The firm sample consists of a primary, experimental sample, and a secondary, booster, sample. The experimental sample consists of 2,279 small and medium firms, who were selected via a listing survey that screened firms according to whether they planned on hiring a worker in the next six months, and whether they would consider young workers and female workers for these positions. we then randomly assigned half the firms to treatment, which would be attempted to be matched to job candidates, and half to control, which would not. After no hires occurred in a first phase, the control group was also offered the treatment, and a secondary booster sample of 175 larger firms that were potentially interested in hiring workers through the program was added.
The job candidate sample consists of 2,002 recent graduates from community colleges and universities, who participated in the new program Yalla Watheefa (Let's Go Get a Job). The program was advertised through flyers, brochures and Facebook. Yalla Watheefa ambassadors would also recruit candidates on university campuses around Amman. Yalla Watheefa was advertised as a free program for fresh graduates to inform them of job openings. Recruitment of participants took place in April and May 2013, just before graduation. Both males and females were eligible to participate, with eligibility limited to individuals graduating between May 2012 and May 2013. Individuals who were already employed, who were not seeking a job, or who were older than 26 were excluded from the sample. To enroll individuals filled out an application form that served as a baseline survey, providing demographic information, field of study, university, prior work experience, job type preferences, and reservation wage.
The sample of businesses consisted of 33 firms with 51 job vacancies. Some vacancies were for more than one worker in that job, so in total these firms were seeking to fill 178 positions. High prestige job openings included openings for accountants, credit officers, IT staff, nurses, engineers, and managers. Low prestige job openings include sales jobs, waiters, data entry, receptionist, and bagging groceries and are jobs that do not require a specific academic major and can typically be done by individuals without a college degree. This threshold was chosen to approximately split the sample of graduates in half, resulting in 958 individuals who said they were willing to work in low prestige jobs, and 1,047 who said they were only willing to work in high prestige jobs.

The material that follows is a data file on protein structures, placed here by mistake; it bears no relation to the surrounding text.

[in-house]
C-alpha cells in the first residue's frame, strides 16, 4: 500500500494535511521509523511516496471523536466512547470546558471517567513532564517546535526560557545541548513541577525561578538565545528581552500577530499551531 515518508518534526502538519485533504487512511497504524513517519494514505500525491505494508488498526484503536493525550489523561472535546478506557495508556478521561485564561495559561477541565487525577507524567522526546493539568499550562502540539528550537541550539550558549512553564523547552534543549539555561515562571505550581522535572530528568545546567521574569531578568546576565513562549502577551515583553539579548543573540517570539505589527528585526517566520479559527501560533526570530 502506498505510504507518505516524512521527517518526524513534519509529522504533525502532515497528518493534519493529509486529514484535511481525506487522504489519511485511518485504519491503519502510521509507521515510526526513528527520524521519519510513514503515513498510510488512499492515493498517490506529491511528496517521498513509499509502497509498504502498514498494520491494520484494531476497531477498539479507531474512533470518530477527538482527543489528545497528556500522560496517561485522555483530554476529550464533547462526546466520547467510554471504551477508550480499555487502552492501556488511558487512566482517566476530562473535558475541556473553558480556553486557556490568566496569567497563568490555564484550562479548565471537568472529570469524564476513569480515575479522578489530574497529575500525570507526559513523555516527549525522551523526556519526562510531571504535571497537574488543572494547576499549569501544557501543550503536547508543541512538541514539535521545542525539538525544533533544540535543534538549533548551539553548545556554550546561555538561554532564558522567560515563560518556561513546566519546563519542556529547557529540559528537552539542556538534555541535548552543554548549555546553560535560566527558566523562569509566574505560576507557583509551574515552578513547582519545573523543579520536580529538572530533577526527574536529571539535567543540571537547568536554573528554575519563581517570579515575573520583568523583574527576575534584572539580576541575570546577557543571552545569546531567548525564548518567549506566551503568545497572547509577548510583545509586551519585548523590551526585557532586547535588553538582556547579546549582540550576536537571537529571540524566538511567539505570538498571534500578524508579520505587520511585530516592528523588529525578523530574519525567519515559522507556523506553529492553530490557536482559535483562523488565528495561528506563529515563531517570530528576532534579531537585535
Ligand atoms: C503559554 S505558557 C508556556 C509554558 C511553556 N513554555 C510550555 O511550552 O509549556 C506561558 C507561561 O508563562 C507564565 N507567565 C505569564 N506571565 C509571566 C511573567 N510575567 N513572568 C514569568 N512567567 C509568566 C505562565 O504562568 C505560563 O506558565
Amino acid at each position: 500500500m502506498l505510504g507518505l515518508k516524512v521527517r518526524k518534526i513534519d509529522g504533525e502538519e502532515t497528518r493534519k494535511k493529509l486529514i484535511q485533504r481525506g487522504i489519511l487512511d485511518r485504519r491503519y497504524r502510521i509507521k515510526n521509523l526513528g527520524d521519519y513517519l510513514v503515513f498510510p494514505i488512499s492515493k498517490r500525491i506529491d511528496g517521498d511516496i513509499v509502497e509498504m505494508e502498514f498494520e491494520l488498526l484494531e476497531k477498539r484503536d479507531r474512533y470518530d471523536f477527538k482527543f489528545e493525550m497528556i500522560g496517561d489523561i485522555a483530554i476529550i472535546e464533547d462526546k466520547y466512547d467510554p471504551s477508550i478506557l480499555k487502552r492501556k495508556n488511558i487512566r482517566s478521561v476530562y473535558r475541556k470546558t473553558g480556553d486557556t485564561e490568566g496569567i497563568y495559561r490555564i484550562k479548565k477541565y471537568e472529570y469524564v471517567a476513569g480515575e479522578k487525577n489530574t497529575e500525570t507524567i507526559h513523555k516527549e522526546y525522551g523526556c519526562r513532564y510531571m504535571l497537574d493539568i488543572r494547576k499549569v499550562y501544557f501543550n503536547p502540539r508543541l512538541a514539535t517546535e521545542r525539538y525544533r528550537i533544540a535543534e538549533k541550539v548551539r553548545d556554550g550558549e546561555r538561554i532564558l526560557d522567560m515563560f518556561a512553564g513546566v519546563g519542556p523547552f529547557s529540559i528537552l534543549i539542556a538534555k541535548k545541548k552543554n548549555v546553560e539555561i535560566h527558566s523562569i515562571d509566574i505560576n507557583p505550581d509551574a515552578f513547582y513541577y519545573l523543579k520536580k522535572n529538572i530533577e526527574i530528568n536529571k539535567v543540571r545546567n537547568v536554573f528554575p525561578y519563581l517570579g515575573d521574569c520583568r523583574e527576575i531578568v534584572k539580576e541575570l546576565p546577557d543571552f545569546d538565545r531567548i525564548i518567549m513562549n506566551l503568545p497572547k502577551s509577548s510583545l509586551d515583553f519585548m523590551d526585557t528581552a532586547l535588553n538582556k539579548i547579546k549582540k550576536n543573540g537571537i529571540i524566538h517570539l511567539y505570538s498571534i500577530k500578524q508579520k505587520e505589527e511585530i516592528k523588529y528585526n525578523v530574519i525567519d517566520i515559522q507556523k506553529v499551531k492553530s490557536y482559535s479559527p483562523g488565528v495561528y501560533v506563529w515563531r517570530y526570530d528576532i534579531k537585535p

The research team randomly sent announcements of vacancies to recent graduates, sending a total of 9,820 announcements.
For each job vacancy, firms provided information on the position, qualifications required, and a salary range. Then the research team used information on gender, academic major, and job type prestige to classify candidates as a "good fit", "bad fit", or "no fit" for each job. The job announcement for each job opening was sent to an average of 205 randomly chosen candidates, stratifying this randomization so that two-thirds of those receiving the announcement would be deemed good-fits, and one-third bad-fits. For the first two jobs researchers piloted both phone calls and SMS messages and had identical response rates. As a result, SMS was used to inform candidates about the remainder of the jobs for convenience and costs purposes.
A week after the job announcement was sent, researchers followed up with a random sample (typically 100) of the candidates who had received job announcements to monitor their self-reported application rates and the reasons for not applying if they didn't apply. The research team also followed up with the firms to monitor how many applications they received, and at the end of the hiring process, how many interviews the firms scheduled, and whether job hiring took place.
Business Development Center
Use of the dataset must be acknowledged using a citation which would include:
- the Identification of the Primary Investigator
- the title of the survey (including country, acronym and year of implementation)
- the survey reference number
- the source and date of download
Matthew Groh, World Bank; David McKenzie, World Bank, BREAD, CEPR, IZA; Nour Shammout, World Bank; Tara Vishwanath, World Bank. Jordan Screening and Matching with Psychometric Assessments: Randomized Experiments (SMPAIE) 2011-2013, Ref. JOR_2011-2013_SMPAIE_v01_M. Dataset downloaded from [URL] on [date].
Archive where study is originally stored
World Bank Microdata Library
Disclaimer and copyrights
The user of the data acknowledges that the original collector of the data, the authorized distributor of the data, and the relevant funding agency bear no responsibility for use of the data or for interpretations or inferences based upon such uses.